A wide target audience for Jude has to be assumed, as its warnings against false teachers and teachings are fairly universal for all, even though the epistle possesses some major Jewish characteristics. “In line with the later Jewish view that everything that happens to Israel has been anticipated long before by God…the writer affirms that the judgment of these wicked deceivers has been duly prophesied” (Danker, ISBE). The timing of Jude’s composition, perhaps more than anything else, would determine where this letter was written and to whom it was written. An earlier dating would suggest a composition location in or near Judea. As the dating gets later and later, this would suggest somewhere in the Diaspora, especially if Jude’s grandsons made it to Rome. Some places proposed by examiners are Judea, Syrian Antioch, Egypt, or Asia Minor, but this is all speculation. Bauckham suggests a target audience for the Epistle of Jude, which included a large non-Jewish group, in places such as Corinth or the assemblies addressed in the Book of Revelation, where antinomianism had been allowed to creep in. The “form of [its] closing suggests that the letter [is] being read to the Christian community gathered in worship, and that [the author] is addressing [Believers] with a sermon in letter form” (Webb). An audience within the Mediterranean basin, which to some degree was likely to overlap with that of 2 Peter, is all that can really be deduced for certain.
No Hebrew or Aramaic origin has ever been proposed by scholars for the composition of Jude, and Jude was actually excluded from the Syriac Peshitta canon of the Fourth-Fifth Century C.E. In spite of what some Messianics might want to believe, there is strong evidence for a Greek composition of this letter. What we see in Jude’s writing is generally good Greek, but one certainly influenced by Hebraic composition: “He uses some standard items of Jewish Greek vocabulary and idiom, which are found in the LXX [Septuagint], but none of his many allusions to specific verses of the OT echoes the language of the LXX. Moreover, some of his allusions depend on a meaning of the Hebrew text which is not rendered in the LXX…It seems, therefore, that it was the Hebrew Bible that Jude was really familiar” (Bauckham, ABD). This would mean that while possibly writing in a Septuagintal style of Greek, consistent with Jews who used Greek as a second language, Jude makes all of his allusions to the Tanach from the Hebrew Bible itself, and not any unique renderings found in the LXX. In spite of this, “his command of literary Greek is quite impressive…if [Jude’s] missionary career took him among Greek-speaking Jews, there seems no reason why he should not have later acquired the degree of competence displayed in this letter” (Bauckham, ABD).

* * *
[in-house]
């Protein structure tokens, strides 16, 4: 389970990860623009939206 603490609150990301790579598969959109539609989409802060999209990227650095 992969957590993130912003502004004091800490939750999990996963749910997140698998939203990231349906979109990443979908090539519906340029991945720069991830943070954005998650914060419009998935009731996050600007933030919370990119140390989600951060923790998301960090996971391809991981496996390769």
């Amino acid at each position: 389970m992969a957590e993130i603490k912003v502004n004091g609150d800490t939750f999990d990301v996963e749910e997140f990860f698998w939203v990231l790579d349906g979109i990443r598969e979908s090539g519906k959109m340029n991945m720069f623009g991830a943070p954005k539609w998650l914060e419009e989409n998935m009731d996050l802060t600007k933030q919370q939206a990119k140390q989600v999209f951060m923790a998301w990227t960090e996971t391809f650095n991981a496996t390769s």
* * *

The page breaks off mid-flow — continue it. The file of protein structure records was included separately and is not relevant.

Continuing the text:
From the linguistic evidence witnessed in the Epistle of Jude, a wide Diaspora Jewish audience is something thought to be the main readership, although a non-Jewish readership cannot at all be excluded. A reasonable level of Greek composition should never cause a reader of Jude to dismiss the significant place of the Tanach Scriptures within the epistle. The Epistle of Jude is also frequently thought to contain various forms of ancient Jewish midrash.
There was debate in the emerging Christian Church of the Second and Third Centuries over the Epistle of Jude, because the author quotes from, or at least alludes to, material found in extra-Biblical works like the Book of Enoch and the Assumption of Moses (the latter of which today is only extant in fragments). The question that is often asked from this, is to what extent the community of faith should consider these works in its theology, if at all. For approaching Jude’s usage of these extra-Biblical works, “That such points are made…suggests that such Jewish traditions were a natural part of the milieu of Jude’s readers” (Webb). It is not uncommon to see in other Apostolic texts, references to extra-Biblical works. Paul refers to a Rabbinical midrash in 1 Corinthians 10:4, he quotes from pagan works in his sermon at Athens (Acts 17:28), and he borrows information from the Aramaic Targums in 2 Timothy 3:8. Gundry makes the poignant observation, “Quotations from such material do not imply belief in its divine inspiration.” Carson and Moo also state, “it is even possible that Jude simply cites this material because it is well known to his audience without himself making any commitment to its truthfulness.”
The theological thrust of the Epistle of Jude is to address false teachers and teachings that had entered into the assembly, perverting the grace of God (v. 4). Jude urges his readers “to contend for the faith which was once for all delivered to the saints” (v. 3, RSV). Jude uses apocalyptic language reminiscent of God’s judging sinners in the Hebrew Tanach, notably the judgment on Sodom and Gomorrah (v. 7).
It is often thought that the false teaching, countered in the Epistle of Jude, was associated with some kind of Gnosticism. Was it? Many different proponents have actually been suggested by examiners, ranging from some kind of Gnostics, various Romans interfering with the ekklēsia, Essenes, and libertines. What can be known for certain from reading Jude is that the false teachers disregarded any kind of moral instruction. Bauckham directs us, “Their [the false teachers’] immorality must have been real, not a polemical slur, since it is the sole reason for Jude’s attack on them…Everything he says about them can be directly related to their antinomianism. This antinomianism could have been one of the streams which flowed into later Gnosticism, but it is not itself distinctively Gnostic” (ABD). Guthrie echoes this, by saying of the false teachers, “we must regard them as embryonic forms of later developments.” A more general thought on the false teachers is, “Jude’s opponents are most likely itinerant prophets whose charismatic experience led them to reject moral authority and to practice immorality” (Webb). General false teaching, leading to antinomianism and grossly inappropriate behavior, is what all readers of the Epistle of Jude can agree was a problem addressed by its contents.